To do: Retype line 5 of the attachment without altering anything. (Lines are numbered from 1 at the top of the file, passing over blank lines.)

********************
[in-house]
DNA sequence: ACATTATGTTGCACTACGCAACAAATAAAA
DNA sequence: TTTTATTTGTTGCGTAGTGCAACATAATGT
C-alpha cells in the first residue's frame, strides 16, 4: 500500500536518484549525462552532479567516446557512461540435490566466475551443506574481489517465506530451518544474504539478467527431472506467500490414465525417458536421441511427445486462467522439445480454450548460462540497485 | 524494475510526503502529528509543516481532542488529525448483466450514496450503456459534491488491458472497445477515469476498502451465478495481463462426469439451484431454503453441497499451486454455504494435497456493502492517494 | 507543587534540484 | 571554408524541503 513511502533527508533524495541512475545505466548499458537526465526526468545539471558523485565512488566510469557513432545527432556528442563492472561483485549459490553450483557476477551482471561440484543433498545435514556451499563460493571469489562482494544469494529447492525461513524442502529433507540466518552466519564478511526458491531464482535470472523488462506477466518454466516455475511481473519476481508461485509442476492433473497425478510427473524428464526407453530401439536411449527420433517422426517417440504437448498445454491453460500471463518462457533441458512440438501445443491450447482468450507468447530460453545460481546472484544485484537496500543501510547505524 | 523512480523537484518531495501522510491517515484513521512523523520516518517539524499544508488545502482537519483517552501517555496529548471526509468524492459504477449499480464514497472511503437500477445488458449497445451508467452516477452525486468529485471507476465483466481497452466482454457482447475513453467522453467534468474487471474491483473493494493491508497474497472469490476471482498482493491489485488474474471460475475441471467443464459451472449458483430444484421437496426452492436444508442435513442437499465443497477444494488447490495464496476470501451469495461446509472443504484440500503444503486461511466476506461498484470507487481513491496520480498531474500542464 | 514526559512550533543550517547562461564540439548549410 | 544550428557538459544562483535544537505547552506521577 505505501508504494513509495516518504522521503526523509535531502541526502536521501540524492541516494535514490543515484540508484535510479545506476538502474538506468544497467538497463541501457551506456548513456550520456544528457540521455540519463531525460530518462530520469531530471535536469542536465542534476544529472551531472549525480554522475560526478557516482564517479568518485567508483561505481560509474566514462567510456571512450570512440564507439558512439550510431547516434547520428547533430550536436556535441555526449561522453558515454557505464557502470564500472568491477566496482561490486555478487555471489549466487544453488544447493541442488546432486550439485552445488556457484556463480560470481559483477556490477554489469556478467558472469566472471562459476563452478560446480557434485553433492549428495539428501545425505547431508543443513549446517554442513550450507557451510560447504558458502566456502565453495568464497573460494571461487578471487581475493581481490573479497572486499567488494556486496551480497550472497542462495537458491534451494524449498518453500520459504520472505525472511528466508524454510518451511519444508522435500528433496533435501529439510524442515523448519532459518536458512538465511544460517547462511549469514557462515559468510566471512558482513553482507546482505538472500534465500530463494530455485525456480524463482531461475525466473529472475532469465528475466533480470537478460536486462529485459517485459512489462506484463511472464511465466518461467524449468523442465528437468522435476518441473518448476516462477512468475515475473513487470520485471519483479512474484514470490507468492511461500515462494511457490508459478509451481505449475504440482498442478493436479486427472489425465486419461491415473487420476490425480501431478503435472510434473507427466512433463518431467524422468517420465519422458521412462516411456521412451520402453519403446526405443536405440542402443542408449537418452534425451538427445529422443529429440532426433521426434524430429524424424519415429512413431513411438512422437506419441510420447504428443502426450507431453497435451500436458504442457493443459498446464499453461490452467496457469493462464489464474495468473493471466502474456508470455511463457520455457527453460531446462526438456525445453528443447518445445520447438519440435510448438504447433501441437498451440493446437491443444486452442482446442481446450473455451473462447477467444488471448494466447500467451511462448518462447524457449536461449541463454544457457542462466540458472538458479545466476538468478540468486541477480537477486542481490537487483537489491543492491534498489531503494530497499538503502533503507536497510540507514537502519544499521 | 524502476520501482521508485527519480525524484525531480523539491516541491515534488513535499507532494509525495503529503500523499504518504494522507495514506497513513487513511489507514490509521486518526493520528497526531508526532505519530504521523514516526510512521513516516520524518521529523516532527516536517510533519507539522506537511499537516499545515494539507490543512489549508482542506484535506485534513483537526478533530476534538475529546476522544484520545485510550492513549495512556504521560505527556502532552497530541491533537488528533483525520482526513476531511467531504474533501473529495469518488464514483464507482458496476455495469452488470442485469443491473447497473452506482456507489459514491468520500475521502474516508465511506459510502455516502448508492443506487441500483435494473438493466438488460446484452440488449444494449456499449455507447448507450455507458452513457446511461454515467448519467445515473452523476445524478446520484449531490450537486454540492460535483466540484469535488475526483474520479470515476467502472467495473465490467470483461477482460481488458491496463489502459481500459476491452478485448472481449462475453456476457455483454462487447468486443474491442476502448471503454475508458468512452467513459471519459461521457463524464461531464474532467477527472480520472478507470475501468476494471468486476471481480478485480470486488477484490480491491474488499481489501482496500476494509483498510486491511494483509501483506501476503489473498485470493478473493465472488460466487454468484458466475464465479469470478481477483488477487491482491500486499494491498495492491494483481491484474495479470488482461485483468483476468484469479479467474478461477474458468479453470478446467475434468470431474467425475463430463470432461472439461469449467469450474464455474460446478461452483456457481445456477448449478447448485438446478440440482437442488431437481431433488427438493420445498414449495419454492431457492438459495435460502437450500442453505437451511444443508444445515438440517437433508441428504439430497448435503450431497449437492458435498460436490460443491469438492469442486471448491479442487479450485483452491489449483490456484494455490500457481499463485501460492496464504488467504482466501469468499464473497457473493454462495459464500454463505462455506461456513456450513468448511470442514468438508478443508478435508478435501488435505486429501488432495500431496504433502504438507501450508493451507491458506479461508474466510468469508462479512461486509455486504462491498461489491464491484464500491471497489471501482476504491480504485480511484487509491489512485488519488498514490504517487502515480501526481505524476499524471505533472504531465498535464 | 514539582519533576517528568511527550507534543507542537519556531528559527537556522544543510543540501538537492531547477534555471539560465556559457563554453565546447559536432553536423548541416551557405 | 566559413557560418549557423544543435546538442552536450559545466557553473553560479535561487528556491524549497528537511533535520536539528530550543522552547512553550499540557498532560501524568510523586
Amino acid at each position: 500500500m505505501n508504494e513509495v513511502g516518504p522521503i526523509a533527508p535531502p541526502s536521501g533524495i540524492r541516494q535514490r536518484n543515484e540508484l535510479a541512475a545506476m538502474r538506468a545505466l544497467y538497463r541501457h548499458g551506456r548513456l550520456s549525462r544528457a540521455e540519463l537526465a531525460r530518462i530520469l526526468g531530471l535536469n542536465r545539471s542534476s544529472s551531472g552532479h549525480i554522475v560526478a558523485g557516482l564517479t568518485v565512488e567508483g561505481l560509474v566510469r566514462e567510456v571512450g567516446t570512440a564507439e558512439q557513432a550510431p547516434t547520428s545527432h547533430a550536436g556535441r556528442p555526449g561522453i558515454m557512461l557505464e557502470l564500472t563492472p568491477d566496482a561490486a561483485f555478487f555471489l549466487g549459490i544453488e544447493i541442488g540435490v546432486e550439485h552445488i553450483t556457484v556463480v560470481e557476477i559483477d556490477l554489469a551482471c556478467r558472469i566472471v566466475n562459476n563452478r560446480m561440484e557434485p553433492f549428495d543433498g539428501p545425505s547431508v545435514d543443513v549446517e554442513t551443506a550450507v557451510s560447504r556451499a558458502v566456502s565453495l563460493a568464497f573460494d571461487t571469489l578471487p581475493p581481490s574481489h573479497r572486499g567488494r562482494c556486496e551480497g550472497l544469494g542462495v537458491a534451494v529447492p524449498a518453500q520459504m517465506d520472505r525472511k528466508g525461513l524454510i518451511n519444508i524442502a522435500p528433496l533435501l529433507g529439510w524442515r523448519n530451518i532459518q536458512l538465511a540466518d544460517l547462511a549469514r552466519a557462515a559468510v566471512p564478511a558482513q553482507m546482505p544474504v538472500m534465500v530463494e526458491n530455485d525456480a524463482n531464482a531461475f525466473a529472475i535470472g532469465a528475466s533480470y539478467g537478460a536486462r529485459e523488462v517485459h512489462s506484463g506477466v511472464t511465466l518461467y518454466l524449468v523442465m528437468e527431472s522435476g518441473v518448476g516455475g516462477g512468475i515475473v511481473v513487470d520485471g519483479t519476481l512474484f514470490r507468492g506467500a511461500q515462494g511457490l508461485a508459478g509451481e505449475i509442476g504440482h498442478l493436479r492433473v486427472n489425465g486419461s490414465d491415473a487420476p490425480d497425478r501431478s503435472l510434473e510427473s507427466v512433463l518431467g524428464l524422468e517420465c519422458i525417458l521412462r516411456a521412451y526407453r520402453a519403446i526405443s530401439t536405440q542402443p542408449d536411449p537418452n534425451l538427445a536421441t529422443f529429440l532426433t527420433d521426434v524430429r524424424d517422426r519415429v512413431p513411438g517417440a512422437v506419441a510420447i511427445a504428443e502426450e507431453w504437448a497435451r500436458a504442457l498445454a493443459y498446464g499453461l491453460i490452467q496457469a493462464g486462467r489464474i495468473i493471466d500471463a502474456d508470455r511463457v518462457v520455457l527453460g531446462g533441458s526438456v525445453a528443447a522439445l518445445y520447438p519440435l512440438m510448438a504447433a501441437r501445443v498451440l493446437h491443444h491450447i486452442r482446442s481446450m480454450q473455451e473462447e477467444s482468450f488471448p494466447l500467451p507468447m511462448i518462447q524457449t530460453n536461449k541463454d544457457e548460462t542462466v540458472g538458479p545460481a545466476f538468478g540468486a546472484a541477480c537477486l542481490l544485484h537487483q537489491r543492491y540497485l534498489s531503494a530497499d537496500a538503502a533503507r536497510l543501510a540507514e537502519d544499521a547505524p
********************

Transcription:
Amino acid at each position: 500500500m505505501n508504494e513509495v513511502g516518504p522521503i526523509a533527508p535531502p541526502s536521501g533524495i540524492r541516494q535514490r536518484n543515484e540508484l535510479a541512475a545506476m538502474r538506468a545505466l544497467y538497463r541501457h548499458g551506456r548513456l550520456s549525462r544528457a540521455e540519463l537526465a531525460r530518462i530520469l526526468g531530471l535536469n542536465r545539471s542534476s544529472s551531472g552532479h549525480i554522475v560526478a558523485g557516482l564517479t568518485v565512488e567508483g561505481l560509474v566510469r566514462e567510456v571512450g567516446t570512440a564507439e558512439q557513432a550510431p547516434t547520428s545527432h547533430a550536436g556535441r556528442p555526449g561522453i558515454m557512461l557505464e557502470l564500472t563492472p568491477d566496482a561490486a561483485f555478487f555471489l549466487g549459490i544453488e544447493i541442488g540435490v546432486e550439485h552445488i553450483t556457484v556463480v560470481e557476477i559483477d556490477l554489469a551482471c556478467r558472469i566472471v566466475n562459476n563452478r560446480m561440484e557434485p553433492f549428495d543433498g539428501p545425505s547431508v545435514d543443513v549446517e554442513t551443506a550450507v557451510s560447504r556451499a558458502v566456502s565453495l563460493a568464497f573460494d571461487t571469489l578471487p581475493p581481490s574481489h573479497r572486499g567488494r562482494c556486496e551480497g550472497l544469494g542462495v537458491a534451494v529447492p524449498a518453500q520459504m517465506d520472505r525472511k528466508g525461513l524454510i518451511n519444508i524442502a522435500p528433496l533435501l529433507g529439510w524442515r523448519n530451518i532459518q536458512l538465511a540466518d544460517l547462511a549469514r552466519a557462515a559468510v566471512p564478511a558482513q553482507m546482505p544474504v538472500m534465500v530463494e526458491n530455485d525456480a524463482n531464482a531461475f525466473a529472475i535470472g532469465a528475466s533480470y539478467g537478460a536486462r529485459e523488462v517485459h512489462s506484463g506477466v511472464t511465466l518461467y518454466l524449468v523442465m528437468e527431472s522435476g518441473v518448476g516455475g516462477g512468475i515475473v511481473v513487470d520485471g519483479t519476481l512474484f514470490r507468492g506467500a511461500q515462494g511457490l508461485a508459478g509451481e505449475i509442476g504440482h498442478l493436479r492433473v486427472n489425465g486419461s490414465d491415473a487420476p490425480d497425478r501431478s503435472l510434473e510427473s507427466v512433463l518431467g524428464l524422468e517420465c519422458i525417458l521412462r516411456a521412451y526407453r520402453a519403446i526405443s530401439t536405440q542402443p542408449d536411449p537418452n534425451l538427445a536421441t529422443f529429440l532426433t527420433d521426434v524430429r524424424d517422426r519415429v512413431p513411438g517417440a512422437v506419441a510420447i511427445a504428443e502426450e507431453w504437448a497435451r500436458a504442457l498445454a493443459y498446464g499453461l491453460i490452467q496457469a493462464g486462467r489464474i495468473i493471466d500471463a502474456d508470455r511463457v518462457v520455457l527453460g531446462g533441458s526438456v525445453a528443447a522439445l518445445y520447438p519440435l512440438m510448438a504447433a501441437r501445443v498451440l493446437h491443444h491450447i486452442r482446442s481446450m480454450q473455451e473462447e477467444s482468450f488471448p494466447l500467451p507468447m511462448i518462447q524457449t530460453n536461449k541463454d544457457e548460462t542462466v540458472g538458479p545460481a545466476f538468478g540468486a546472484a541477480c537477486l542481490l544485484h537487483q537489491r543492491y540497485l534498489s531503494a530497499d537496500a538503502a533503507r536497510l543501510a540507514e537502519d544499521a547505524p